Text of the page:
4 Food Markets Around the World: Ordinary to Locals, Extraordinary to Me
Whenever I visit a new town, I’m not only on a mission to discover the sweet scene, but also to spend time at a local market. It’s a perfect introduction to the culinary landscape, and always so interesting to observe the exchanges between proud vendors and their loyal customers, and most of all, see what people eat there ! What seems completely normal and mundane in one country (like the Swiss’ multicolored hard-boiled eggs) can be exotic and exciting – or just weird – to another.
Right now at the markets in Zürich, bright red strawberries and stalks of rhubarb are in the spotlight, but fat, white asparagus are taking up a lot of prime real estate too. While the latter has become common for me, living here in the German part of Switzerland and making regular visits to Zürich’s Bürkliplatz and Oerlikon markets, white asparagus were once strange and unfamiliar. For me, asparagus were green, showing again that one person’s apple is another person’s rambutan.
(Above, clockwise from top left: markets in San Ignacio, Belize; Rio de Janeiro, Brazil; Antananarivo, Madagascar; Mérida, Mexico)
And so, it got me thinking about my recent visits to markets around the world, where the most common of products had out-of-towners simply scratching their heads (me included). Even in Switzerland, I saw my first fresh almonds and mini kiwis (the former in Vevey – my favorite market in Switzerland); and at Berlin’s Winterfeldtmarkt, I raised a quizzical eyebrow at a linseed oil press.
Below is a quick trip to four markets in four countries, where “ordinary” to the locals includes bacalhau, salmon soup, live chickens and popcorn – not so ordinary to many visitors. Grab your passport and your market caddy… and away we go !
It was all about fruit, especially the famous plátanos de Canarias (bananas), at the markets on both La Palma and La Gomera, the two Canary Islands I visited this past winter. Mangos, oranges and papayas were plentiful, as well as beetroot and malanga from nearby islands, Tenerife and El Hierro, respectively. Canarians filled their baskets with avocados and carambola (starfuit) at the indoor Mercado Municipal in San Sebastián De La Gomera, below, and ordered tall glasses of fresh sugar cane juice to drink on the spot. There were fruits of all colors and shapes that when cracked open, revealed entirely different colors and seeds than were expected. Most of all, huge sacks of potatoes were destined to become the island’s ubiquitous papas arrugadas (wrinkled potatoes) that are boiled in extremely salty water and eaten with red or green mojo sauce.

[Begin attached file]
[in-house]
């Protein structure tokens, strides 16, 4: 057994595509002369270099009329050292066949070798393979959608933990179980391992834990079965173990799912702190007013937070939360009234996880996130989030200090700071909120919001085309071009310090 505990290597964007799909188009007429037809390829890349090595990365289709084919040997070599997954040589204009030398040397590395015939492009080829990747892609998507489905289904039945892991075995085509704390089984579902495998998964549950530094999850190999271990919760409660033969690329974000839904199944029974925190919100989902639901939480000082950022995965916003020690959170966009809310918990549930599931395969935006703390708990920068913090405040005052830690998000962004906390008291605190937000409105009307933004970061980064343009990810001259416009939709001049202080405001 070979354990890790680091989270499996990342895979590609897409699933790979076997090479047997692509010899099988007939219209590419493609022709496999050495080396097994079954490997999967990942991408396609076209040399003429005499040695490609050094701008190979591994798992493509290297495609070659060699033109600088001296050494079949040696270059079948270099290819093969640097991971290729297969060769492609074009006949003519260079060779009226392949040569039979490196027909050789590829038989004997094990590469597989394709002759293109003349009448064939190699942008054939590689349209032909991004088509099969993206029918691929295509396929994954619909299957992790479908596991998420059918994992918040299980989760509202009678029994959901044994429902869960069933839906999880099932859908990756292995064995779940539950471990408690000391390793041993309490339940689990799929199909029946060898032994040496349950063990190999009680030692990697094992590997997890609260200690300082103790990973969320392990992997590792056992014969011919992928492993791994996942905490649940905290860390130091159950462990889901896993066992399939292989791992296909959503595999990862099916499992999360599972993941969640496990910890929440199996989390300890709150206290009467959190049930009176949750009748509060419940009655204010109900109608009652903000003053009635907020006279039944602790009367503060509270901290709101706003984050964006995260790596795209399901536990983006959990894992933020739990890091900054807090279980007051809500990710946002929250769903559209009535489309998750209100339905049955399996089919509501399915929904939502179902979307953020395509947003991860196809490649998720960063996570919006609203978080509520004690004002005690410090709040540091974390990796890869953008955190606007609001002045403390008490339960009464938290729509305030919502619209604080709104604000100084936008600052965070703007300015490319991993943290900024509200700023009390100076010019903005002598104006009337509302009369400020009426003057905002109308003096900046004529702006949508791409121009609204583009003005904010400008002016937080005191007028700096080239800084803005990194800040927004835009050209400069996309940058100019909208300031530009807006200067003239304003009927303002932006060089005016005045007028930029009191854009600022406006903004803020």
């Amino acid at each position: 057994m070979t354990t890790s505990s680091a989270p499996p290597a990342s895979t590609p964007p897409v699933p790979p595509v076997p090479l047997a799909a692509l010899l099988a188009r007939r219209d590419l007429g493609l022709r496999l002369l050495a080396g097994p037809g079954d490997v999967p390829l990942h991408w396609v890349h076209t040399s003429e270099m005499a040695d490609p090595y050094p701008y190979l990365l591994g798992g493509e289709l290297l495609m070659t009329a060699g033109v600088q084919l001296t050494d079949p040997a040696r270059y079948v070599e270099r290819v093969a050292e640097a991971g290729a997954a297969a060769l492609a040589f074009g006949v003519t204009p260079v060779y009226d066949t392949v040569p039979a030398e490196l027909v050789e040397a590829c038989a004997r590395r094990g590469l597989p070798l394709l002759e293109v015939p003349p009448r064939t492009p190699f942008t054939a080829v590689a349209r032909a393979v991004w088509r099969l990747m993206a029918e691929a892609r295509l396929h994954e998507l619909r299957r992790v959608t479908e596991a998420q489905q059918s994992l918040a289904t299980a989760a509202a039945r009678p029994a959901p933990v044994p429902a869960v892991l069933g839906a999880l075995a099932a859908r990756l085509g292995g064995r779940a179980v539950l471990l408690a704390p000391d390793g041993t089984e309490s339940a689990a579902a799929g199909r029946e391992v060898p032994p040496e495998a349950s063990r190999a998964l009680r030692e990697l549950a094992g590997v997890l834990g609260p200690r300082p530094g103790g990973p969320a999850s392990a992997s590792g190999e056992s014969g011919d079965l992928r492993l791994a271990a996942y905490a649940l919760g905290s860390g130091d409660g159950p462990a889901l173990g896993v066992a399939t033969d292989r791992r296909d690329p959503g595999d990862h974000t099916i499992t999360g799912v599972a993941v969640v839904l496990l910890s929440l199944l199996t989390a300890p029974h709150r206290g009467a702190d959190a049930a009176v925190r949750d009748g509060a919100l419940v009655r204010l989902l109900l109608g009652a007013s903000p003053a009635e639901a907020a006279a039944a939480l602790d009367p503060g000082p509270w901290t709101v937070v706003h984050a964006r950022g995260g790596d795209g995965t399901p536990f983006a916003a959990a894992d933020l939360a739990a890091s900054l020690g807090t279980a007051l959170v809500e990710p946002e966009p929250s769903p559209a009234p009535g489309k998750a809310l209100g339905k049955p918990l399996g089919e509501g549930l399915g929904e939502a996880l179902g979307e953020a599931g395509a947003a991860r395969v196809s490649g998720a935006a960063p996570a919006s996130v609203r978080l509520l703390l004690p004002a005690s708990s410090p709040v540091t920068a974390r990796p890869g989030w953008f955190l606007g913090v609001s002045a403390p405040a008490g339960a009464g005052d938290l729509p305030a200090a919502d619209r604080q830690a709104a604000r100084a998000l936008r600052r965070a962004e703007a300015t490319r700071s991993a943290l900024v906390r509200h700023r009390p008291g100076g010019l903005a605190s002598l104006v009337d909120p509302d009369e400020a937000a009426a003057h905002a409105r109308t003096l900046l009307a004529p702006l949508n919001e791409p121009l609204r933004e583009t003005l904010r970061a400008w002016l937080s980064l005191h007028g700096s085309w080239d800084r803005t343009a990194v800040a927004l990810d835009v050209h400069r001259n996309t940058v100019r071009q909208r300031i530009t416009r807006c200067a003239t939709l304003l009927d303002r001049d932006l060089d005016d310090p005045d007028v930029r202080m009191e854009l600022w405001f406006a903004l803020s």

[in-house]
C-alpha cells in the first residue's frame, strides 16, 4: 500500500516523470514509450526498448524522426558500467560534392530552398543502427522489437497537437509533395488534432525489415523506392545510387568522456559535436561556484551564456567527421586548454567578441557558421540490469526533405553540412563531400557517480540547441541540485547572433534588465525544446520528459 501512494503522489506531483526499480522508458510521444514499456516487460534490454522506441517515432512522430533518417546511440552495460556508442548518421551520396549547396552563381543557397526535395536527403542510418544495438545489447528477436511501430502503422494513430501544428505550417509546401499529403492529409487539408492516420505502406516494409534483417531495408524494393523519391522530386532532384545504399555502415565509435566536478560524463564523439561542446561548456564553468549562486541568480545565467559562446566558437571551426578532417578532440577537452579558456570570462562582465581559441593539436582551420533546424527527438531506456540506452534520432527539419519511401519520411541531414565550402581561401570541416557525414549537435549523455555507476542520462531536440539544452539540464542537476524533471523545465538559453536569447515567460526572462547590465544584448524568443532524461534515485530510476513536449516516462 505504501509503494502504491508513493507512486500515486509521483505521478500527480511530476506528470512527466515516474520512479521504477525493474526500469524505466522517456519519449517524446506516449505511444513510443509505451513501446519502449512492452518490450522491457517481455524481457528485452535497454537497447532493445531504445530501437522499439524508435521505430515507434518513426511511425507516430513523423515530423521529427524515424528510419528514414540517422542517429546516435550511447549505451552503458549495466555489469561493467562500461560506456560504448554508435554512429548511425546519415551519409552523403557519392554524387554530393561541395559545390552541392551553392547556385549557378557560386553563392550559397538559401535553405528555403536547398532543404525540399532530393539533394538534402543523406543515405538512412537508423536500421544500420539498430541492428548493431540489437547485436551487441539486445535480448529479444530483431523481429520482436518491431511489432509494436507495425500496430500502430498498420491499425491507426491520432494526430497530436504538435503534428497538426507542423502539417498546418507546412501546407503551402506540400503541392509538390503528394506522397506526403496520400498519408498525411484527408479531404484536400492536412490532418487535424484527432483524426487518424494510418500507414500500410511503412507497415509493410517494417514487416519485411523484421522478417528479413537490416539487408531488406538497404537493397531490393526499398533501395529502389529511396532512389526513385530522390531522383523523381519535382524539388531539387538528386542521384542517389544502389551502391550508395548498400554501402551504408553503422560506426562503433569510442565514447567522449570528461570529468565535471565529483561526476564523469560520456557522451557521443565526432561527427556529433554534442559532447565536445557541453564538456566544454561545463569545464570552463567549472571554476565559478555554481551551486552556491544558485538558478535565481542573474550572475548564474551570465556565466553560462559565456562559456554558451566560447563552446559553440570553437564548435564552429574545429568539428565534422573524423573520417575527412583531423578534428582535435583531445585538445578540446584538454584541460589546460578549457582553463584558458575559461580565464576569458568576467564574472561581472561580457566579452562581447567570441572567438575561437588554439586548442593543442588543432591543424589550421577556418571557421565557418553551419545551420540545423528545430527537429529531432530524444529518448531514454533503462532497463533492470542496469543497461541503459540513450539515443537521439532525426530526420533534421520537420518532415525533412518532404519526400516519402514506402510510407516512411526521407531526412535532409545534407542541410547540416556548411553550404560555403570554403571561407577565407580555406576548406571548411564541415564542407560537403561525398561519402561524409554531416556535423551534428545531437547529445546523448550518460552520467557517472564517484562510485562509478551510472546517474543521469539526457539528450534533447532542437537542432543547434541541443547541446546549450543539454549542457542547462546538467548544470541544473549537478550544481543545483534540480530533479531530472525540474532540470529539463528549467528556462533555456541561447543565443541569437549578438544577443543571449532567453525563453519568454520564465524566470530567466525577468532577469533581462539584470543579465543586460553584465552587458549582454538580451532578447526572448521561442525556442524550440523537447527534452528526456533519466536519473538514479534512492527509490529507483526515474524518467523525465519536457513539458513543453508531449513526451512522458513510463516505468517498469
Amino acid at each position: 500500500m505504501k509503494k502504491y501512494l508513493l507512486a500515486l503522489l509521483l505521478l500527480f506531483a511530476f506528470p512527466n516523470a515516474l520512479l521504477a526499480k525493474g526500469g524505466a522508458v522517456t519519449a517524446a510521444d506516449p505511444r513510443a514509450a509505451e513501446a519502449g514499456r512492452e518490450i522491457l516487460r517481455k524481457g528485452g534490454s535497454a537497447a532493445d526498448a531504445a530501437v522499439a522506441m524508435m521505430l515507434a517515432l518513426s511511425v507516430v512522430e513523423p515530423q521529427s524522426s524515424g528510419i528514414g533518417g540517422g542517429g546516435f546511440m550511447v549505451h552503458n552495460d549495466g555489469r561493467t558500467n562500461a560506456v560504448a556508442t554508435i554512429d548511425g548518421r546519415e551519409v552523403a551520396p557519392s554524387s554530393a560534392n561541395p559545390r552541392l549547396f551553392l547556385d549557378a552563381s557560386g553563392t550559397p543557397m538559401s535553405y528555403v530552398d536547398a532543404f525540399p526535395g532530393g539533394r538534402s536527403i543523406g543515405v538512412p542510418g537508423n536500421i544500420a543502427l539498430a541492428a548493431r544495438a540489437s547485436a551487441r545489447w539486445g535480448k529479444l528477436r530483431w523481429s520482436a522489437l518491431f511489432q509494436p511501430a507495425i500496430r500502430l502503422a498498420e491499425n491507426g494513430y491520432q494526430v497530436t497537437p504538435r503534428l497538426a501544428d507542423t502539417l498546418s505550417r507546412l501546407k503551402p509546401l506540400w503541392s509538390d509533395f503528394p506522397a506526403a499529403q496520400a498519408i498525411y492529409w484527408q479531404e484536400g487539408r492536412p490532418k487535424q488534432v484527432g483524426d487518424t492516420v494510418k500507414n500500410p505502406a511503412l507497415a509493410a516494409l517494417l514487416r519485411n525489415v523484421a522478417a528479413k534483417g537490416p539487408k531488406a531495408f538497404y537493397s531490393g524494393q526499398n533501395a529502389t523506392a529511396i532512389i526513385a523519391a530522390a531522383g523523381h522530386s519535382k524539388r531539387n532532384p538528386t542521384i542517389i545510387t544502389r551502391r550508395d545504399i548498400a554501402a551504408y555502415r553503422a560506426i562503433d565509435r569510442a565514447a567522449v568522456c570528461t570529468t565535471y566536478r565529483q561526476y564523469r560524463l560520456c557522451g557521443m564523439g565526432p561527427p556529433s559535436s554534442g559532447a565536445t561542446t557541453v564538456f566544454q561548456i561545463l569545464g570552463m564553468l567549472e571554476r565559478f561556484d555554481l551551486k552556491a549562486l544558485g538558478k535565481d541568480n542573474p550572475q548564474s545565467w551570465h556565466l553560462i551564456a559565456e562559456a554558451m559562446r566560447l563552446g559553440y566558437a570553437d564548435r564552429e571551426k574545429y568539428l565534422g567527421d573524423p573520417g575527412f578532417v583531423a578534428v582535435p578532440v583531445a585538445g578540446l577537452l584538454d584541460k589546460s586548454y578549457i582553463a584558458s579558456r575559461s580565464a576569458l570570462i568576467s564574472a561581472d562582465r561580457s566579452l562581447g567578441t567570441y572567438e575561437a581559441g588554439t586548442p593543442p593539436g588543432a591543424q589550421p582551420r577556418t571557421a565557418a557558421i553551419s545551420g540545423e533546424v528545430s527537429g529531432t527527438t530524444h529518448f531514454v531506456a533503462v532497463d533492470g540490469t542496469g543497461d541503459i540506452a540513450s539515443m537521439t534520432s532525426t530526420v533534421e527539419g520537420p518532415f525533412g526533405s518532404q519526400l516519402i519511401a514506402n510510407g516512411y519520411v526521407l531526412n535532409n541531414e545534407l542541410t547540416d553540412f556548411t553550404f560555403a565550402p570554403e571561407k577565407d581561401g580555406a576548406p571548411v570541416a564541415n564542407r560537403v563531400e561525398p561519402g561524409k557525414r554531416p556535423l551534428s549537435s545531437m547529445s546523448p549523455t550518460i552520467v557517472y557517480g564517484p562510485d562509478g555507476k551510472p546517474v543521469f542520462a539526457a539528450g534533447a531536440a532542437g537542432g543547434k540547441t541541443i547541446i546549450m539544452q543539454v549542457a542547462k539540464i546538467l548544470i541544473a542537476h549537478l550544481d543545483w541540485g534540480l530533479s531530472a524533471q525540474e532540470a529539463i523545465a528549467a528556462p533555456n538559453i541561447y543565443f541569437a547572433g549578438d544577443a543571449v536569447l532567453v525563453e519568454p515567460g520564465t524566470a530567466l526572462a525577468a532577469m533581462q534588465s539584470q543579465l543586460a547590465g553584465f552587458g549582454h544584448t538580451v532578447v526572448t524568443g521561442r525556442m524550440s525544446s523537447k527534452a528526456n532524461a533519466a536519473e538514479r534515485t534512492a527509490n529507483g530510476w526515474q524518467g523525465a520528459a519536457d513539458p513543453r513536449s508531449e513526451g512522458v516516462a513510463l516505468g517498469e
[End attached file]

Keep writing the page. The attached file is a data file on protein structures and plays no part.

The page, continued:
I had less time in Helsinki, Finland, there for a friend’s wedding; yet I still managed to visit Kauppatori, the seaside open-air market, several times a day. I was most fascinated by bright red poulukkaa (lingonberries), cousin to the cranberry, that showed up around town in jams, cordials and sauces for both meat dishes and desserts. In addition to stands of vibrant wild berries, reindeer paraphernalia and juniper wood handicrafts, the market was dominated by fish stands, selling salmon soup, salmon cooked plancha style, salmon cakes (my lunch by the water, below center) and several varieties of herring. Sitting at picnic tables with paper baskets of fried vendace was popular with the locals, who were popping these whole little whitefish like chips. Boats were docked, serving as market stands themselves, with potatoes, herne (pea pods) and yet even more fish.
Fish was popular and important at the markets throughout Portugal too. And by that, I can only mean one thing: bacalhau, the iconic dried and salted cod. Piles and piles of these large, thin slabs of fish (coming from Norway) are cut, packed and sent home with the locals to be soaked in water and cooked using one of the country’s over 1,000 recipes for cod. Bacalhau in one hand,… a live chicken held by its feet in the other. There were perhaps even more stands with live animals than produce at the market at Campo da República in Barcelos, in the far northwest corner of Portugal. Even after experiencing this at the markets in Morocco and Madagascar, I have a feeling it will always remain exotic to me. Barcelos is actually the birthplace of the country’s symbol, the cockerel (rooster) and is well worth a visit if only for the massive Thursday morning market (even if you’d rather buy your poultry as a small plastic souvenir).
Last but not least, a market closer to my roots, where you’ll find an extraordinary variety of tomatoes, apples, maple products and flowers depending on the season, as well as ice cream, cookies and popcorn. It’s none other than the Greenmarket at New York City’s Union Square. This is the market where I first discovered ramps, pumpkin whoopie pies and an absolute painter’s palette of radishes, including my favorite, watermelon radishes. But I have to say, no visit of mine to this market would be complete without a stop at a certain stand, that is luckily in season all year round… handmade Martin’s pretzels ! Salty, flavorful and as crunchy as they come. The best part may be all the broken pieces in the bag that make for a superb topping for ice cream. Only, this is definitely not library food. You’ll get many a stare and a very loud “shhhh” as you chomp away… Perhaps a sign of a really good hard pretzel.
What is your favorite market ? And/or the most exotic item you saw at a market ?